Environmental concerns lead conversation for New Hanover commissioners at Point Peter work session

The development of the western bank of the Cape Fear River was under discussion again on Thursday afternoon.

WILMINGTON, NC (WWAY) — The development of the western bank of the Cape Fear River was under discussion again on Thursday afternoon.

The New Hanover County Board of Commissioners held a work session on Thursday to discuss the rezoning request of Point Peter, the land on the western side of the Cape Fear River.

The proposed high-rise development, Battleship Point, would be built on Point Peter and contain nearly 900 apartments and condominiums, 100,000 square feet of restaurants and retail space, and room for a hotel.

The land is a flood plain and environmental scientists say the land is going to be totally underwater by 2050. If the land is developed, experts say the water will have to go somewhere which lead commissioner Rob Zapple to say the area seems incredibly problematic to develop on.

“When you put a hard structure in, which I didn’t hear any support for from the experts, you’re basically taking water that’s currently there and moving it someplace else,” Zapple said.

This could potentially cause additional flooding in Downtown Wilmington or around the Battleship.

After hearing concerns, Jim Lea and Kirk Pugh, the developers requesting the rezoning with KFJ Development Group, say they recognize them and aim to address them.

“Make Wilmington a better place, make New Hanover County a better place. That’s our intention. With safe, environmental building,” Lea said. “We care about this community. We’re from here, raised our families here. We’re not out-of-town developers, we care about Wilmington.”

With a goal of creating a community and an economic boost, they say they want the development to be a compliment to the City of Wilmington.

“And an example of how things can be done even on a large scale, but done well and done in a responsible manner,” Pugh said.

Commission Chair Julia Olson-Boseman asked several experts plainly — could the land be developed or built on? Coastal Geologist Robert Young said anything could be built on. If anyone wanted to, they could build in the middle of the river. It all comes down to cost versus reward, the safety of people, and access for emergency services.

The developers are also looking for approval across the bridge through the Town of Leland. Its Planning Board approved the proposal for annexation and rezoning last week, leaving the final decision up to the council on April 14.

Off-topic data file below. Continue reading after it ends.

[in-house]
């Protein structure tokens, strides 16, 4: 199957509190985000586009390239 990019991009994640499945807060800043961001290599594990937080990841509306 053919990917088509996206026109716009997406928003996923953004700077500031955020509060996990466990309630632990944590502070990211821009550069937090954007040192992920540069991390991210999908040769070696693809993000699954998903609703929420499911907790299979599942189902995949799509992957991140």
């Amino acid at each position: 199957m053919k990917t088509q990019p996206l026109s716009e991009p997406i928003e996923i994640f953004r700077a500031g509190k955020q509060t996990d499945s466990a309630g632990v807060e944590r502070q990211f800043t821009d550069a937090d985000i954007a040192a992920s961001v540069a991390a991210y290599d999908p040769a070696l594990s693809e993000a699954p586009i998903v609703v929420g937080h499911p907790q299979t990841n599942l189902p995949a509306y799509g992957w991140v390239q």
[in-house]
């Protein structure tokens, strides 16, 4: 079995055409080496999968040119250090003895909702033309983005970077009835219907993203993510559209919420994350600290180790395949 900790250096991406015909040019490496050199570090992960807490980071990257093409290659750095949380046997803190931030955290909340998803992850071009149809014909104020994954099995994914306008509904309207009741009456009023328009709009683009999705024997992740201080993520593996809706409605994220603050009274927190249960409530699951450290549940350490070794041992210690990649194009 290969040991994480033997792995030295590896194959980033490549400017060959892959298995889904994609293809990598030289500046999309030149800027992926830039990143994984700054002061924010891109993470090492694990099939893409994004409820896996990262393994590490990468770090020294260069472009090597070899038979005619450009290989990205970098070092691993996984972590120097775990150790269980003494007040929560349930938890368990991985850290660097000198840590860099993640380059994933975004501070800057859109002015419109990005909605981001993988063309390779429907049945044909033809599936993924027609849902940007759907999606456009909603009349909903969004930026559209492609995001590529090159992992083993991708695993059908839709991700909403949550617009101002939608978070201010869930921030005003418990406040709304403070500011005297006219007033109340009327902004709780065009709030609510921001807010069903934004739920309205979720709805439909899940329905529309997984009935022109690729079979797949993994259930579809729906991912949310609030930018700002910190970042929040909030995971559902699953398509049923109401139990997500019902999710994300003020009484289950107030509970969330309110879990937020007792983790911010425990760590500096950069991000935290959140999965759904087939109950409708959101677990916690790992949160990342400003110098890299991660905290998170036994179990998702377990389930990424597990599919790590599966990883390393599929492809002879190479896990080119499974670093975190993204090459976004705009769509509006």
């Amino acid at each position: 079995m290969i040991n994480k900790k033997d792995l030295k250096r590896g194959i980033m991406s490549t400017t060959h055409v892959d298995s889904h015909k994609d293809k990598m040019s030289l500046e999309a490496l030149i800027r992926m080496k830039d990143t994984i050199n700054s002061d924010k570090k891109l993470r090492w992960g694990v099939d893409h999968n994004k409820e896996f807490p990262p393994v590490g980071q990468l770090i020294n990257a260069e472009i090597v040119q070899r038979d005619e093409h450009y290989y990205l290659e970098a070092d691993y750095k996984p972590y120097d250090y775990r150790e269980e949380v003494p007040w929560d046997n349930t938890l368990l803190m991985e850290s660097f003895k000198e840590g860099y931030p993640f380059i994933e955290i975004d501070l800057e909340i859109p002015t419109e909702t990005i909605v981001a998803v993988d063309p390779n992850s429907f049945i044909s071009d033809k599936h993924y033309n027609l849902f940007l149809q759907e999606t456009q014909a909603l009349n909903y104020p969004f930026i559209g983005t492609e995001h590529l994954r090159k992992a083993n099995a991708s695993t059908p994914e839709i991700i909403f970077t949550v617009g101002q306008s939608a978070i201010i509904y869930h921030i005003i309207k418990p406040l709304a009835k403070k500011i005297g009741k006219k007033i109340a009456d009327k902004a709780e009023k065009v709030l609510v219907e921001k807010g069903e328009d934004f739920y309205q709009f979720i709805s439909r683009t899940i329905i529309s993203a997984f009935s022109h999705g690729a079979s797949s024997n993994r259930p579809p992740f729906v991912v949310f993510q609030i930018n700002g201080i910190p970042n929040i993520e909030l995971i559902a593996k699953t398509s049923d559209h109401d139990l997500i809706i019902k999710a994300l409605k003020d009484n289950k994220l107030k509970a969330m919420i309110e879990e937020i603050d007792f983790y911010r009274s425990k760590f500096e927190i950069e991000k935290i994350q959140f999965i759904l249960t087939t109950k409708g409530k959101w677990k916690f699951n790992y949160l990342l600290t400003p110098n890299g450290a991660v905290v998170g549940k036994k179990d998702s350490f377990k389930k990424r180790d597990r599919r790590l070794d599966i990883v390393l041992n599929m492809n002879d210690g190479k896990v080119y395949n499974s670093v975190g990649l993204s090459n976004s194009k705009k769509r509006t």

In the meantime, Zapple says he hopes communication across municipalities remains open and decisions aren’t made too quickly.

“We’re talking about decisions for development which will be here for multiple generations or forever,” Zapple said. “We just have to proceed with as much information and make really careful decisions on what it is we allow to happen over there on the west bank.”

Commissioner Jonathan Barfield says they need to move cautiously and keep in mind the unintended consequences of the development as discussions continue.

The Historic Wilmington Foundation shared a statement following Thursday’s meeting.

“The Historic Wilmington Foundation (HWF) shares the New Hanover County Commissioners’ concerns about the unintended consequences of urban development on Point Peter to surrounding properties, particularly the USS North Carolina and Wilmington National Register Historic District. Flooding, aggravated by introduced, impervious surfaces on Point Peter must be carefully assessed before decisions are rendered about rezoning the west bank of the Cape Fear River. Scientific evidence presented by experts during this afternoon’s work session indicated flooding may be exacerbated at Battleship Park and downtown Wilmington. A common refrain during the work session was ‘the water has to go somewhere.’ As a memorial to the over 11,000 North Carolinians who gave the ultimate sacrifice defending our nation during WWII, New Hanover County bears a responsibility to preserve the Battleship’s setting, maintain its resilience to climate change, and protect access to the National Historic Landmark for roughly one quarter million visitors each year.”

The New Hanover County Board of Commissioners did not make a decision following the work session. Instead, they asked the Planning Board to return with various options for the land including conservation and preservation to developing the land responsibly. The date for the meeting has not been set.

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